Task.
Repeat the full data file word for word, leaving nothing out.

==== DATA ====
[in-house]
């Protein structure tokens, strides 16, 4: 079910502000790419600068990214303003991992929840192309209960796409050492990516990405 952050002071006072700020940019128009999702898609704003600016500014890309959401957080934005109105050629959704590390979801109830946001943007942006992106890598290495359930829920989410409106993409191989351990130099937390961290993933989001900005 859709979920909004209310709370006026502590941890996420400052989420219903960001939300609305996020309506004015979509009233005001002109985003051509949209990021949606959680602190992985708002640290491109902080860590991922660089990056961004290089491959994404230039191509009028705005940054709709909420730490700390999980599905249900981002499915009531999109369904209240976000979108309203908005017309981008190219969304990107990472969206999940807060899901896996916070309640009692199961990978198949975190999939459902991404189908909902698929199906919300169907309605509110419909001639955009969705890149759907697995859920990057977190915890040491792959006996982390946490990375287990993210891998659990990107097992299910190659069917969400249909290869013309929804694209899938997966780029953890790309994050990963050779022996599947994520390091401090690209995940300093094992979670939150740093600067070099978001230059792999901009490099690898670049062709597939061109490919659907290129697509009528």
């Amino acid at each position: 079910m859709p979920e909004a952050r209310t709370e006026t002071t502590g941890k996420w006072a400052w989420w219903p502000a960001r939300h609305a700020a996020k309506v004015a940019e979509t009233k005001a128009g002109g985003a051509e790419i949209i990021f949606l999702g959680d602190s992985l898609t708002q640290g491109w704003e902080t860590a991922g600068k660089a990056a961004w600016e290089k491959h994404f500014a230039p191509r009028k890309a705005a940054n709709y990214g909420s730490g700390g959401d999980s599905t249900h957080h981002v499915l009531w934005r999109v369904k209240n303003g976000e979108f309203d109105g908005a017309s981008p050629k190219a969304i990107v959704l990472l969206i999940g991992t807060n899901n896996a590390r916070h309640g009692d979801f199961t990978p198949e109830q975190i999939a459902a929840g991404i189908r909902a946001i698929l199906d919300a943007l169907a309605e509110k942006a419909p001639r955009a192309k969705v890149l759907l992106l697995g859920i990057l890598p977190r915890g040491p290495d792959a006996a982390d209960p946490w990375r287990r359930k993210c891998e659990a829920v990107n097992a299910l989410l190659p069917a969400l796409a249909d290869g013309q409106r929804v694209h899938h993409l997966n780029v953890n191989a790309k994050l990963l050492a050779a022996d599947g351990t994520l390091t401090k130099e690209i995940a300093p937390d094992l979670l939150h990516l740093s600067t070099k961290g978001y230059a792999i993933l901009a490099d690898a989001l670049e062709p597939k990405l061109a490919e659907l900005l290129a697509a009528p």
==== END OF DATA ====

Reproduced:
[in-house]
């Protein structure tokens, strides 16, 4: 079910502000790419600068990214303003991992929840192309209960796409050492990516990405 952050002071006072700020940019128009999702898609704003600016500014890309959401957080934005109105050629959704590390979801109830946001943007942006992106890598290495359930829920989410409106993409191989351990130099937390961290993933989001900005 859709979920909004209310709370006026502590941890996420400052989420219903960001939300609305996020309506004015979509009233005001002109985003051509949209990021949606959680602190992985708002640290491109902080860590991922660089990056961004290089491959994404230039191509009028705005940054709709909420730490700390999980599905249900981002499915009531999109369904209240976000979108309203908005017309981008190219969304990107990472969206999940807060899901896996916070309640009692199961990978198949975190999939459902991404189908909902698929199906919300169907309605509110419909001639955009969705890149759907697995859920990057977190915890040491792959006996982390946490990375287990993210891998659990990107097992299910190659069917969400249909290869013309929804694209899938997966780029953890790309994050990963050779022996599947994520390091401090690209995940300093094992979670939150740093600067070099978001230059792999901009490099690898670049062709597939061109490919659907290129697509009528």
């Amino acid at each position: 079910m859709p979920e909004a952050r209310t709370e006026t002071t502590g941890k996420w006072a400052w989420w219903p502000a960001r939300h609305a700020a996020k309506v004015a940019e979509t009233k005001a128009g002109g985003a051509e790419i949209i990021f949606l999702g959680d602190s992985l898609t708002q640290g491109w704003e902080t860590a991922g600068k660089a990056a961004w600016e290089k491959h994404f500014a230039p191509r009028k890309a705005a940054n709709y990214g909420s730490g700390g959401d999980s599905t249900h957080h981002v499915l009531w934005r999109v369904k209240n303003g976000e979108f309203d109105g908005a017309s981008p050629k190219a969304i990107v959704l990472l969206i999940g991992t807060n899901n896996a590390r916070h309640g009692d979801f199961t990978p198949e109830q975190i999939a459902a929840g991404i189908r909902a946001i698929l199906d919300a943007l169907a309605e509110k942006a419909p001639r955009a192309k969705v890149l759907l992106l697995g859920i990057l890598p977190r915890g040491p290495d792959a006996a982390d209960p946490w990375r287990r359930k993210c891998e659990a829920v990107n097992a299910l989410l190659p069917a969400l796409a249909d290869g013309q409106r929804v694209h899938h993409l997966n780029v953890n191989a790309k994050l990963l050492a050779a022996d599947g351990t994520l390091t401090k130099e690209i995940a300093p937390d094992l979670l939150h990516l740093s600067t070099k961290g978001y230059a792999i993933l901009a490099d690898a989001l670049e062709p597939k990405l061109a490919e659907l900005l290129a697509a009528p």